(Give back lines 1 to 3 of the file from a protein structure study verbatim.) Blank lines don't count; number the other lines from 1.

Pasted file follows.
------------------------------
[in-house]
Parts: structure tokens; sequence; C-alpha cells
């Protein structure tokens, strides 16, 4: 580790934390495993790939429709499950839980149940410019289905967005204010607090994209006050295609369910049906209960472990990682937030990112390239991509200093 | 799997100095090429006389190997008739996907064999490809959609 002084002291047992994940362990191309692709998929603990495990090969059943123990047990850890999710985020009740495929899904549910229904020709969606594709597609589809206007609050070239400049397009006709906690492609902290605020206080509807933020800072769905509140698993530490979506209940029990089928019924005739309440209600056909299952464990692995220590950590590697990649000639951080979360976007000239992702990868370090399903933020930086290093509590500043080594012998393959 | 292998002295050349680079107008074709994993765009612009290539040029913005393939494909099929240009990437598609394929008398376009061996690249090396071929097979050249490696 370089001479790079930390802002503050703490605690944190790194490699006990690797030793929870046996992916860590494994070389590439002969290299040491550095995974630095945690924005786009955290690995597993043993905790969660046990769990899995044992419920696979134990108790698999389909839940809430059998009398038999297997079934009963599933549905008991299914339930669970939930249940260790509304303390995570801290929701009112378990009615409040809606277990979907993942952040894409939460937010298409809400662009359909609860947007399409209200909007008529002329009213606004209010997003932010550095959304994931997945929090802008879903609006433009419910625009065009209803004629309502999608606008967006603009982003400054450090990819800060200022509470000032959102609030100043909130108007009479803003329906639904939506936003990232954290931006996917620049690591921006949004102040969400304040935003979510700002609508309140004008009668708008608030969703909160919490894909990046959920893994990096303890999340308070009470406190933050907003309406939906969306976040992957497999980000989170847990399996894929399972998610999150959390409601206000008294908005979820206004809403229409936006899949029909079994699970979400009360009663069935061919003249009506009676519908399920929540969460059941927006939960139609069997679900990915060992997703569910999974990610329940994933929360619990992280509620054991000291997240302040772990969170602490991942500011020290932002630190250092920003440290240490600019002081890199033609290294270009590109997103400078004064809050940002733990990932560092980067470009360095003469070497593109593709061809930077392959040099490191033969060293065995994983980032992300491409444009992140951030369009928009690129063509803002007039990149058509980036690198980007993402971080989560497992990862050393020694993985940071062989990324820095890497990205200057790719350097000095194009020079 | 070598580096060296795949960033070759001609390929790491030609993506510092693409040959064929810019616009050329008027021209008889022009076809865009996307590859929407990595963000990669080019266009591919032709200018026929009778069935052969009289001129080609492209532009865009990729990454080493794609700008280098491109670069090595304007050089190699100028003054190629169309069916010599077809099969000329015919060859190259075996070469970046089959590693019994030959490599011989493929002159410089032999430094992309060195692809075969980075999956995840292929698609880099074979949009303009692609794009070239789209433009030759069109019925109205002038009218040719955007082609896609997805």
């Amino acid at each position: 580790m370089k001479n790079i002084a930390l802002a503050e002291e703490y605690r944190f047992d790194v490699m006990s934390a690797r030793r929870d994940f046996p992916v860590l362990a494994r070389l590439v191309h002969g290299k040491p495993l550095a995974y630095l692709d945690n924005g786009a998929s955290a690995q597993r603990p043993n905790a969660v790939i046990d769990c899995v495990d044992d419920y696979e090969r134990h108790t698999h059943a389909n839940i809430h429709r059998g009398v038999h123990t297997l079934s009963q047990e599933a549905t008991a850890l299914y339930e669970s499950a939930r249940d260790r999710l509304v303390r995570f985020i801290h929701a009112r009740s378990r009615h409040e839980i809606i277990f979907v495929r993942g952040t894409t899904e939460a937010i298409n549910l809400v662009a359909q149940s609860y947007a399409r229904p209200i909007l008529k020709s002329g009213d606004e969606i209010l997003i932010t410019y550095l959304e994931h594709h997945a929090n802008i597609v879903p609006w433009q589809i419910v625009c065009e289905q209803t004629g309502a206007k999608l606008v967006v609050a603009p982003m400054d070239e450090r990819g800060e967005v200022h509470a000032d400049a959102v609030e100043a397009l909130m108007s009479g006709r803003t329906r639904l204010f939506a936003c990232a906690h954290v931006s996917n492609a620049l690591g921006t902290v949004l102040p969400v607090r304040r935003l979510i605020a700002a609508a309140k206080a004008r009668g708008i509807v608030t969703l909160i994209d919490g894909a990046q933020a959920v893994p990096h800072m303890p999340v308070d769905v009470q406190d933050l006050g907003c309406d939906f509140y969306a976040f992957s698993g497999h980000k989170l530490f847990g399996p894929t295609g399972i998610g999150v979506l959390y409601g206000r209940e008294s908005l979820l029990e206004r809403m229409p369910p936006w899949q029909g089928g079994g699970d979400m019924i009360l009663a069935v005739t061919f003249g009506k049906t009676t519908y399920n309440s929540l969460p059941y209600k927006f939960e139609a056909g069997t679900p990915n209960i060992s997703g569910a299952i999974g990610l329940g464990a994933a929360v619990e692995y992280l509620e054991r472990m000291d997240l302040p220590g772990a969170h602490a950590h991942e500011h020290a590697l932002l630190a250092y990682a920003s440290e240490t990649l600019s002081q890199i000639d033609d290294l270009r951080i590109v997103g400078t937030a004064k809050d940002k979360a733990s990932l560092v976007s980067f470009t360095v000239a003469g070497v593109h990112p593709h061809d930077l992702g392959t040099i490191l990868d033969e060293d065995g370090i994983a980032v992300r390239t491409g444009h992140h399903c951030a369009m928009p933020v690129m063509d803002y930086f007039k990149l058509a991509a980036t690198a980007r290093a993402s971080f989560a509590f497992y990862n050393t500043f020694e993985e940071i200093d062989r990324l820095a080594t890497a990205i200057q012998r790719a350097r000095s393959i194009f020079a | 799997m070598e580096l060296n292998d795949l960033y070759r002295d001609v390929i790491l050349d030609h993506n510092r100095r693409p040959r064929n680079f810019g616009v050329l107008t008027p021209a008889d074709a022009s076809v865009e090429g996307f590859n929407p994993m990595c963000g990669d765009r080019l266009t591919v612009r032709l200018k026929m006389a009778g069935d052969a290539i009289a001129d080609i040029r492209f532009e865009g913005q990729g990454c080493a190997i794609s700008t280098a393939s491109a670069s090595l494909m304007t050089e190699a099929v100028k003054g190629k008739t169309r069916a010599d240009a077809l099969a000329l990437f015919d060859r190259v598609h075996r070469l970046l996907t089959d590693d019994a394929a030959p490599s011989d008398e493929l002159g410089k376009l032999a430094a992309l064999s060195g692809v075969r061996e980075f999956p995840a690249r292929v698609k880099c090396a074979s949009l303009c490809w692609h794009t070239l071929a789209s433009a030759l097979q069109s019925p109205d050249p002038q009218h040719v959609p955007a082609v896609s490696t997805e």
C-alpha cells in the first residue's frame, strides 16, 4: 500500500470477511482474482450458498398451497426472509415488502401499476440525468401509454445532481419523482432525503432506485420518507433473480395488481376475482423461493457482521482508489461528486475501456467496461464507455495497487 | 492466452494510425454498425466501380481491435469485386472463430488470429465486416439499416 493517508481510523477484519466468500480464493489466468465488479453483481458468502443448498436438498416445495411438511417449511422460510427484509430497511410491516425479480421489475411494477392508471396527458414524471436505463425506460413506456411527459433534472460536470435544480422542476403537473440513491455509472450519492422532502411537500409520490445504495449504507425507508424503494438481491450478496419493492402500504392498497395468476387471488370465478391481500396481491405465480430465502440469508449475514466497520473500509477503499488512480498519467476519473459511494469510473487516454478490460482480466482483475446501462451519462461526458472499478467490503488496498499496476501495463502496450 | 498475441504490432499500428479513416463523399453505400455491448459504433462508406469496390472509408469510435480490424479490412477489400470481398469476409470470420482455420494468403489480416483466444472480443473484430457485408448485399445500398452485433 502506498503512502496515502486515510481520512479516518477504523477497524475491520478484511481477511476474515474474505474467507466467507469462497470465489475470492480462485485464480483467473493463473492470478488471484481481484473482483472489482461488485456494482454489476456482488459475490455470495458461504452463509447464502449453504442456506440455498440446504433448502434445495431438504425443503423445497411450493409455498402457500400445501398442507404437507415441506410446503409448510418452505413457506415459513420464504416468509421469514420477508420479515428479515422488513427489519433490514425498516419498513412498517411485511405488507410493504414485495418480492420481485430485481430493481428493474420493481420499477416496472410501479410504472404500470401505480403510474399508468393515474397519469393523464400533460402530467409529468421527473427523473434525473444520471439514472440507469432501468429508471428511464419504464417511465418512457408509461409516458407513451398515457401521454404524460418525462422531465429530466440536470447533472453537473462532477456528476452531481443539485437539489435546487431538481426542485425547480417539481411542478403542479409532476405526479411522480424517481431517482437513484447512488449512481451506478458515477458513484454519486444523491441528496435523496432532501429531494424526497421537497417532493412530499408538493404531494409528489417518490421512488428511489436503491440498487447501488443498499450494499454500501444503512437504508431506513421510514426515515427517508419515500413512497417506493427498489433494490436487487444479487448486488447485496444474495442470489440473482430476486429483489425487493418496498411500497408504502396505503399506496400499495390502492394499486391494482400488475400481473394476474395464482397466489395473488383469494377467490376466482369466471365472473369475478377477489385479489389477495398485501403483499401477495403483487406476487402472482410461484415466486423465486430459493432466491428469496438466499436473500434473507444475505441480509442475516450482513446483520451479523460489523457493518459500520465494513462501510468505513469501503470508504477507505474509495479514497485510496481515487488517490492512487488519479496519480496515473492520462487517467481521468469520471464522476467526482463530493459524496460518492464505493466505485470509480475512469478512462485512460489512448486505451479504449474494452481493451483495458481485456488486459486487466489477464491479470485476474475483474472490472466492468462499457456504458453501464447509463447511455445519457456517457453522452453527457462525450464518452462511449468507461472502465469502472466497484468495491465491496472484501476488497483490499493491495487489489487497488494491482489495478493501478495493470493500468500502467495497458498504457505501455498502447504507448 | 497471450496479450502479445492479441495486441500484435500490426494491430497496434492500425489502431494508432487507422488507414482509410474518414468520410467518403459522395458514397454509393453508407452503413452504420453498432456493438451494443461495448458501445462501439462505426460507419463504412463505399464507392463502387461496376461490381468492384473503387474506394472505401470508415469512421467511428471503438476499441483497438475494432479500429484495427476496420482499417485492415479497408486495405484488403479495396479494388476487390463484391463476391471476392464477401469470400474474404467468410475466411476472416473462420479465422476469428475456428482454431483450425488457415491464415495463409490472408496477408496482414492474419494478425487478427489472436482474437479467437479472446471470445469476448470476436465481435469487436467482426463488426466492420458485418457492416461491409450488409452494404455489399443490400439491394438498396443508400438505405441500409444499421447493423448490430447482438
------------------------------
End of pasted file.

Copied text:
[in-house]
Parts: structure tokens; sequence; C-alpha cells
């Protein structure tokens, strides 16, 4: 580790934390495993790939429709499950839980149940410019289905967005204010607090994209006050295609369910049906209960472990990682937030990112390239991509200093 | 799997100095090429006389190997008739996907064999490809959609 002084002291047992994940362990191309692709998929603990495990090969059943123990047990850890999710985020009740495929899904549910229904020709969606594709597609589809206007609050070239400049397009006709906690492609902290605020206080509807933020800072769905509140698993530490979506209940029990089928019924005739309440209600056909299952464990692995220590950590590697990649000639951080979360976007000239992702990868370090399903933020930086290093509590500043080594012998393959 | 292998002295050349680079107008074709994993765009612009290539040029913005393939494909099929240009990437598609394929008398376009061996690249090396071929097979050249490696 370089001479790079930390802002503050703490605690944190790194490699006990690797030793929870046996992916860590494994070389590439002969290299040491550095995974630095945690924005786009955290690995597993043993905790969660046990769990899995044992419920696979134990108790698999389909839940809430059998009398038999297997079934009963599933549905008991299914339930669970939930249940260790509304303390995570801290929701009112378990009615409040809606277990979907993942952040894409939460937010298409809400662009359909609860947007399409209200909007008529002329009213606004209010997003932010550095959304994931997945929090802008879903609006433009419910625009065009209803004629309502999608606008967006603009982003400054450090990819800060200022509470000032959102609030100043909130108007009479803003329906639904939506936003990232954290931006996917620049690591921006949004102040969400304040935003979510700002609508309140004008009668708008608030969703909160919490894909990046959920893994990096303890999340308070009470406190933050907003309406939906969306976040992957497999980000989170847990399996894929399972998610999150959390409601206000008294908005979820206004809403229409936006899949029909079994699970979400009360009663069935061919003249009506009676519908399920929540969460059941927006939960139609069997679900990915060992997703569910999974990610329940994933929360619990992280509620054991000291997240302040772990969170602490991942500011020290932002630190250092920003440290240490600019002081890199033609290294270009590109997103400078004064809050940002733990990932560092980067470009360095003469070497593109593709061809930077392959040099490191033969060293065995994983980032992300491409444009992140951030369009928009690129063509803002007039990149058509980036690198980007993402971080989560497992990862050393020694993985940071062989990324820095890497990205200057790719350097000095194009020079 | 070598580096060296795949960033070759001609390929790491030609993506510092693409040959064929810019616009050329008027021209008889022009076809865009996307590859929407990595963000990669080019266009591919032709200018026929009778069935052969009289001129080609492209532009865009990729990454080493794609700008280098491109670069090595304007050089190699100028003054190629169309069916010599077809099969000329015919060859190259075996070469970046089959590693019994030959490599011989493929002159410089032999430094992309060195692809075969980075999956995840292929698609880099074979949009303009692609794009070239789209433009030759069109019925109205002038009218040719955007082609896609997805």